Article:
Everyone has to stop making me want to watch this show again.
posted by DU at 6:37 PM on June 30, 2013 [4 favorites]

You mean this one?

It's all so homey and charming. Except for the commercials.
posted by droplet at 6:46 PM on June 30, 2013

posted by not_on_display at 6:55 PM on June 30, 2013 [1 favorite]

In the early 70s there was also The Night Time Price is Right with Dennis James as the host. Am I the only one who remembers that?
posted by Daddy-O at 8:00 PM on June 30, 2013

Ten Chances may not be the best game on The Price is Right, but it did provide what may be the most hilarious scene in the history of the show.

Bob Barker probably still can't believe that happened.
posted by obscure simpsons reference at 8:36 PM on June 30, 2013 [5 favorites]

I hope y'all saw that after I wrote this, the head of CBS Daytime tweeted me.
posted by Linda_Holmes at 5:30 AM on July 1, 2013 [7 favorites]

P.S. I believe the "37 hours to restart" thing comes from the Range Finder or whatever they call it, not Cliff Hangers. When you hit the button in Range Finder, you can't say "wait, I didn't want to stop it yet," so they have that bit about how they can't restart it for XX hours. I don't even know what would take 37 hours to restart on Cliff Hangers.

Yes, I care too much.
posted by Linda_Holmes at 5:32 AM on July 1, 2013 [3 favorites]

Wow, someone else remembers The Tortellis!
posted by Chrysostom at 6:40 AM on July 1, 2013

I don't even know what would take 37 hours to restart on Cliff Hangers.

After the little mountain climber falls off the cliff, he has to climb back up to the starting line, right?
posted by Metroid Baby at 6:48 AM on July 1, 2013

As a Price fanatic, it drives me crazy when people get the Showcase Showdown (with the Big Wheel) and the Showcases (with the crapload of prizes) confused.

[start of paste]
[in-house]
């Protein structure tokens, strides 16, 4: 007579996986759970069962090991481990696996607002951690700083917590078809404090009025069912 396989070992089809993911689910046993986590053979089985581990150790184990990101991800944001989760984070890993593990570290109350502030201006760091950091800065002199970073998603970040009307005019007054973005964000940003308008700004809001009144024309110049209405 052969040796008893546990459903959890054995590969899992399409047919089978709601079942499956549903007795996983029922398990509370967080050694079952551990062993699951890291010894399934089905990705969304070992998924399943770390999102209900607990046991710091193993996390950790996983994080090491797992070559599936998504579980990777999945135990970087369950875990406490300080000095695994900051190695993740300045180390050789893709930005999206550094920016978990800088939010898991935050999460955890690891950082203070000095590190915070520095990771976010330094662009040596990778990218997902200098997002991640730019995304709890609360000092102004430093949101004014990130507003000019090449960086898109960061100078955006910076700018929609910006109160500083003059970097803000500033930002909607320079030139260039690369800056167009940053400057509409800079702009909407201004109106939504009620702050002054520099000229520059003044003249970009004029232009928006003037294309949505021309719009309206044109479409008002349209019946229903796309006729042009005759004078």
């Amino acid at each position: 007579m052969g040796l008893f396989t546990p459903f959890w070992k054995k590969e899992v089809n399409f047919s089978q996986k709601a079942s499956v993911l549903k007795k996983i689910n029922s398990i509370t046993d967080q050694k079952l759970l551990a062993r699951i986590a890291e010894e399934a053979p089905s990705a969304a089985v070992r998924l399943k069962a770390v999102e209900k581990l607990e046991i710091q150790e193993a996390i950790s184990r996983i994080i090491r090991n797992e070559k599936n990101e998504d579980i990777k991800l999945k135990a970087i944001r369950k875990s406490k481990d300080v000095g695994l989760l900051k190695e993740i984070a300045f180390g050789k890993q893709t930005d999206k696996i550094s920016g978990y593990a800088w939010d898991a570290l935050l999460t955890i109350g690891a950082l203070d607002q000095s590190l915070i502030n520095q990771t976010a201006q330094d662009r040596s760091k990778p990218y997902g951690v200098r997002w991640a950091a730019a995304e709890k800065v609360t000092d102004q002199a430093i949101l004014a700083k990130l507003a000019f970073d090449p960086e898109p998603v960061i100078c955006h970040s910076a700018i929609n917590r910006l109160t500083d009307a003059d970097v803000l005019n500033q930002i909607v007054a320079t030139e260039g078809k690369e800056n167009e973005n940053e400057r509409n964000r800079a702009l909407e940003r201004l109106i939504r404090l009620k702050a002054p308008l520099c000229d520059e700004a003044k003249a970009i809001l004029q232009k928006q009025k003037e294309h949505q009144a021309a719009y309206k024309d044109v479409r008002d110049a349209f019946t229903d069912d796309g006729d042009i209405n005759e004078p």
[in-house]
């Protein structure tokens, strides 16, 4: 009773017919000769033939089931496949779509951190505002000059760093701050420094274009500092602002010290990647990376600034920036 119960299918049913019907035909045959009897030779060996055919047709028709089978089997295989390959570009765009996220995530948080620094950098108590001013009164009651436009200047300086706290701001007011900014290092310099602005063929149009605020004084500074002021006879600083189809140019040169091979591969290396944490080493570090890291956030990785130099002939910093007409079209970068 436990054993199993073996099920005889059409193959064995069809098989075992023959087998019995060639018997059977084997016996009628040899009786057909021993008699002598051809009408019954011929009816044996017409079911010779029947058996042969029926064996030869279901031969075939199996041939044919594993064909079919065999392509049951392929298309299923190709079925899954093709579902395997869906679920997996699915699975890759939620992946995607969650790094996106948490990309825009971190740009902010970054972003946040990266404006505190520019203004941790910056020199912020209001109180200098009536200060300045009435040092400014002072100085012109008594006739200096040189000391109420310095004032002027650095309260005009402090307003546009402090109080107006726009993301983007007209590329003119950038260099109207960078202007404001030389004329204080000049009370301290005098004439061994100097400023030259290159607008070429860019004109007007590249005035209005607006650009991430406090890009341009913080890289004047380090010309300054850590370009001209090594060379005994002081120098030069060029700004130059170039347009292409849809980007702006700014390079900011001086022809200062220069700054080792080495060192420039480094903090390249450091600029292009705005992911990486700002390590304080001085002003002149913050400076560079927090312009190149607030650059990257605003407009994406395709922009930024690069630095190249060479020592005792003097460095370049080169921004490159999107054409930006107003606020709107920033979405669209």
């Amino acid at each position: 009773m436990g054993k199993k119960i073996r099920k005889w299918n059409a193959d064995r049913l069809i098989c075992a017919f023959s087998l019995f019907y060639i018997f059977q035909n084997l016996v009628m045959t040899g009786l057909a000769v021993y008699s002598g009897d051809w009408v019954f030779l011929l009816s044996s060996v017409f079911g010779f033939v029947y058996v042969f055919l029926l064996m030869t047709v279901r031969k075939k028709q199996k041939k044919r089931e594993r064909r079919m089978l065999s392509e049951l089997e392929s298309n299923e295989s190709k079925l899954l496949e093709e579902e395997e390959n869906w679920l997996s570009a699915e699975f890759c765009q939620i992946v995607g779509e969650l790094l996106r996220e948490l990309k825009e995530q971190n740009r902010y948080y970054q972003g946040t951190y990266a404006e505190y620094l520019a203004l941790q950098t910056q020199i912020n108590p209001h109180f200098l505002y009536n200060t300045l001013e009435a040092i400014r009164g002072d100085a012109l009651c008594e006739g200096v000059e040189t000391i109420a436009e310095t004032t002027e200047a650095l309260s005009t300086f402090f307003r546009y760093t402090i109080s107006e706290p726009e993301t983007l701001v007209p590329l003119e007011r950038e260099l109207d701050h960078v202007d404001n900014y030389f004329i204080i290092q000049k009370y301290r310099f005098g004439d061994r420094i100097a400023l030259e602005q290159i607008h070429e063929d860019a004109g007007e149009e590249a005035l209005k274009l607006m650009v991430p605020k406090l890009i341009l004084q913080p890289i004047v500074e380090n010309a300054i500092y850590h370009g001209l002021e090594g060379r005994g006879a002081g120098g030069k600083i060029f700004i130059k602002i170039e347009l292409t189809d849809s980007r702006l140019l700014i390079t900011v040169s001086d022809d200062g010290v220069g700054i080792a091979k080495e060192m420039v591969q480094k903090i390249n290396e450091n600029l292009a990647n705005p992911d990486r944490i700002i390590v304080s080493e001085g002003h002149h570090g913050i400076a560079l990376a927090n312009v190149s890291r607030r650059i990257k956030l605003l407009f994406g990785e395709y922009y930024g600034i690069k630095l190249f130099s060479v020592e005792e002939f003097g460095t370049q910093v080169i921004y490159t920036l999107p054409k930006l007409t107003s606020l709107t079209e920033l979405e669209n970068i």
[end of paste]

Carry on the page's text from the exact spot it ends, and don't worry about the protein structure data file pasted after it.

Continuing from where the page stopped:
I wonder how many people watch the show just to see the Hoverround and Wilford Brimley ("Do you have DIABEETUS?") commercials.

As for favorite games, anyone else have a fondness for the old Bonus Game?
posted by DRoll at 7:02 AM on July 1, 2013

My biggest problem with The Price is Right is, who ever pays retail? I'm like, people be over-payin'.
posted by Skwirl at 7:39 AM on July 1, 2013 [1 favorite]

Like many others around my age, I have strong childhood memories associated with The Price is Right. It was the best part of staying home from school. Cliff Hangers is a great game, but my other favorites are the Clock Game, the Grocery Game, Lucky 7, and of course the Money Game. ("El cheapo!")

I remember when Plinko debuted and what was most exciting about it was the $50,000 top prize. It seems like chump change now, but at the time that was almost twice as much money as our house cost. It seems fitting to have an all Plinko show for the 30th anniversary.

I recently watched TPiR for the first time since Bob retired and Drew took over. If your only exposure to Carey was in the first few months after the change, you should give it another chance. Carey is no Bob, but he's come into his own as host. As was noted by bquarters, Drew is much more casual and sarcastic, but that's in keeping with the times. I'm not sure I can put my finger on precisely what changed, but I think that more than anything else Carey has accepted his role as host. He doesn't even mind when the contestants call him Bob.
posted by ob1quixote at 7:51 AM on July 1, 2013 [1 favorite]

The games that ping the nostalgia button for me the hardest are the ones that are so delightfully tactile and analog. I can hear the plinks of Plinko and god, the muffled thumps from those fuzzy giant dice...
posted by misskaz at 8:03 AM on July 1, 2013

I have been watching TPIR since it came on in the seventies with Bob Barker (even the Bob Cummings edition predates me and NOTHING predates me.)

People like Plinko because there's a sliver of a chance that you'll win $50,000. Hell, even if you only get 20% of it right, it's still $10,000. Not bad.

But the best game is really Temptation. Because you are a guaranteed winner, if you JUST DON'T TRY FOR THE CAR!

I scream at the TV every time some yutz think's he's going to beat the odds and win the car.

Dude, there's a car in the Showcase and you have a much better chance of getting to it, IF YOU WIN YOUR GAME!

Okay, I'm done.
posted by Ruthless Bunny at 12:39 PM on July 1, 2013

Alla y'all need an instant bargain courtesy Sale of the Century, the greatest shopping game show that didn't involve Bob Barker and a fatalistic mountain climber.
posted by Spatch at 1:13 AM on July 2, 2013